Biogas is a mixture of methane and carbon dioxide naturally produced from the decomposition of organic elements. It can be burnt in a motor and produce electricity and heat. It is one of the few new renewable sources that can be partly regulated if a biogas storage is present.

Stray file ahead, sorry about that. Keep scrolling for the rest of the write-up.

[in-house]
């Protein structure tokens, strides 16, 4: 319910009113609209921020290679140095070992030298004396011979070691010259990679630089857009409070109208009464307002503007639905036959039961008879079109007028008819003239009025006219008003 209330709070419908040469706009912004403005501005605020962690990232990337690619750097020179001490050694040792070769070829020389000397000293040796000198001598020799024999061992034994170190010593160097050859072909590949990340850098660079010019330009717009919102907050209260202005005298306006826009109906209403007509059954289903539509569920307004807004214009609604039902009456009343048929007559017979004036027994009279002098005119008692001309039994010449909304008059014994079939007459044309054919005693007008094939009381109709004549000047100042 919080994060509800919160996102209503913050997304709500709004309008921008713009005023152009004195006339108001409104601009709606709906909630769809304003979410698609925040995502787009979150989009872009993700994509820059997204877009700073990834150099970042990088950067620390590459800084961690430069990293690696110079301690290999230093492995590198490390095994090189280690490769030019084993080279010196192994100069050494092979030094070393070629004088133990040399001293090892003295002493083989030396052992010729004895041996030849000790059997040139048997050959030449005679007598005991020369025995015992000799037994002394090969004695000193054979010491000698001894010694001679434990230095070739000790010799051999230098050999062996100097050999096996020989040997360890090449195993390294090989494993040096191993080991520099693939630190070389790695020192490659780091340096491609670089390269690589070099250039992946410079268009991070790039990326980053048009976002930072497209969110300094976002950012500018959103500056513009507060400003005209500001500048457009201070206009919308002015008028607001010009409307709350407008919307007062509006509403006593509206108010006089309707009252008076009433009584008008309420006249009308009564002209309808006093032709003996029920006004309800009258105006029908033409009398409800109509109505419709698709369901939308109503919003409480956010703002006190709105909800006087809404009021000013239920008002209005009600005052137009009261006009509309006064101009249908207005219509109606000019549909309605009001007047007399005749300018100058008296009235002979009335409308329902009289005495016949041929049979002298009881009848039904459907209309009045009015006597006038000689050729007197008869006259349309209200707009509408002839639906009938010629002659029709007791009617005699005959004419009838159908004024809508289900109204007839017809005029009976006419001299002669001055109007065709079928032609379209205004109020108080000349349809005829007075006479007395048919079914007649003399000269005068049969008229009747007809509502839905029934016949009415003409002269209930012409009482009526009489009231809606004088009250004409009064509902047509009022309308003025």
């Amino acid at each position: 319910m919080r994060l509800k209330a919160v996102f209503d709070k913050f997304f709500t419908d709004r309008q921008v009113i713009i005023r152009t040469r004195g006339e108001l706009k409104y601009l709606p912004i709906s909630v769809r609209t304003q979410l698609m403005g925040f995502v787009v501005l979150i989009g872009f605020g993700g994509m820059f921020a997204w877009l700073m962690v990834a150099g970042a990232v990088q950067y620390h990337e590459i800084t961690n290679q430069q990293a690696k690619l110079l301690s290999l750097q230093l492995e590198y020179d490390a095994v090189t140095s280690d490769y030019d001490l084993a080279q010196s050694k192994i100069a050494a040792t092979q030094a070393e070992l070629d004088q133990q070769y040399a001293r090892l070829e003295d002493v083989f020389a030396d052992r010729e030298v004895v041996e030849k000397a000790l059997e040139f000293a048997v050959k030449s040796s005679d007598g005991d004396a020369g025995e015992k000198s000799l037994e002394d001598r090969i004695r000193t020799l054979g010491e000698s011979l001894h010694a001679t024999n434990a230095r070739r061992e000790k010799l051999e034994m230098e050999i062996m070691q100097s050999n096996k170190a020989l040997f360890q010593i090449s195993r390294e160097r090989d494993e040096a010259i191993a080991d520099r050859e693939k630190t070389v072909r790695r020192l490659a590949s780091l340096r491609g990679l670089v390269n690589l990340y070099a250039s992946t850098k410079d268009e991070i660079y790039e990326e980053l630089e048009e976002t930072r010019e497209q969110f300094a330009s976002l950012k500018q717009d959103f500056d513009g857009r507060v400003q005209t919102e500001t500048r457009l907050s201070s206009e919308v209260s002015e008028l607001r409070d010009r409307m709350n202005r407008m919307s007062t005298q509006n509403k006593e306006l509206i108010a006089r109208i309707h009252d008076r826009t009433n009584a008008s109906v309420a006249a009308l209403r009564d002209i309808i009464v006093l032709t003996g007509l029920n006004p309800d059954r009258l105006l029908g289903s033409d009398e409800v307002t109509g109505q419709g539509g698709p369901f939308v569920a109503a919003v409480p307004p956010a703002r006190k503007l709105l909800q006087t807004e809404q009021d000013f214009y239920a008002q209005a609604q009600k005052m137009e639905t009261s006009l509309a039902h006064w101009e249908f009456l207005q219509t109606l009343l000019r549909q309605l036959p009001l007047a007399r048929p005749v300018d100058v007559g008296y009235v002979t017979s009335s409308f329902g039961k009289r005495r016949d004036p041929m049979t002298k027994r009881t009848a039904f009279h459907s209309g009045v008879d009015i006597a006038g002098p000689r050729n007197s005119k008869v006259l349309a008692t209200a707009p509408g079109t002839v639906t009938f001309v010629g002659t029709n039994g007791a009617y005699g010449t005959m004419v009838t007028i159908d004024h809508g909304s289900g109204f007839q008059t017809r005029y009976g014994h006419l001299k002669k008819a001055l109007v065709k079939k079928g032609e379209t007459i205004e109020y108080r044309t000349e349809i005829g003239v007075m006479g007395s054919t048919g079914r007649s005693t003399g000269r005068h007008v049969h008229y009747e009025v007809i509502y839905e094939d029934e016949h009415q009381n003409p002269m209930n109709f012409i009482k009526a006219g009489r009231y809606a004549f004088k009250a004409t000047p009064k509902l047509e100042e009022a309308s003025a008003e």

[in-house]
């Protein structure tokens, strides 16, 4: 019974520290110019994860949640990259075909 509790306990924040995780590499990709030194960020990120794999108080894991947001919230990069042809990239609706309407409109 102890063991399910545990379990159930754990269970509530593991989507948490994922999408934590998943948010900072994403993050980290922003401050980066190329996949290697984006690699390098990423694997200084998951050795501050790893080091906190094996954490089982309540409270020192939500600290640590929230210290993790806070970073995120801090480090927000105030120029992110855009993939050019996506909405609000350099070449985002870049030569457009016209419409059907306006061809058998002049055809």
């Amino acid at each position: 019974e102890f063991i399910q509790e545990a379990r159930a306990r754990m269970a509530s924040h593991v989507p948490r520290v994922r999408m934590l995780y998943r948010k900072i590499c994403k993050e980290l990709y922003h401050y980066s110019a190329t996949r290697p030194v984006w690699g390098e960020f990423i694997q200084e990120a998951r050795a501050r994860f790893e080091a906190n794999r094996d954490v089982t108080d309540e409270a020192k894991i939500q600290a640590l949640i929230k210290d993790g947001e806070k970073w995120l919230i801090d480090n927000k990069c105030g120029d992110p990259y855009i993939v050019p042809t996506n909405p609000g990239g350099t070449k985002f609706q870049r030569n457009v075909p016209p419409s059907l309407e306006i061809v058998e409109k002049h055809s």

Biomethane is a gas composed mainly of methane obtained from the purification of biogas and can be used as a substitute for natural gas. Biomethane can also be introduced into the natural gas network or transported as compressed or liquefied gas and used for heating, domestic use, cogeneration or other uses in the industry and for motor vehicles. Biomethane is a key energy vector to allow the gradual transition from an economy based on fossil fuels to a decarbonised and more sustainable fuels. It contains at least 95% of methane and derives from the biogas produced by the anaerobic digestion of biomass in a controlled or landfilled environment, following the decomposition of waste or the gas deriving from the gasification of biomass. Subjected to a process of upgrading (or purification), it has chemical-physical characteristics similar to those of natural gas. It respects the technical regulations and is suitable for the compression phase and for the introduction into the natural gas network.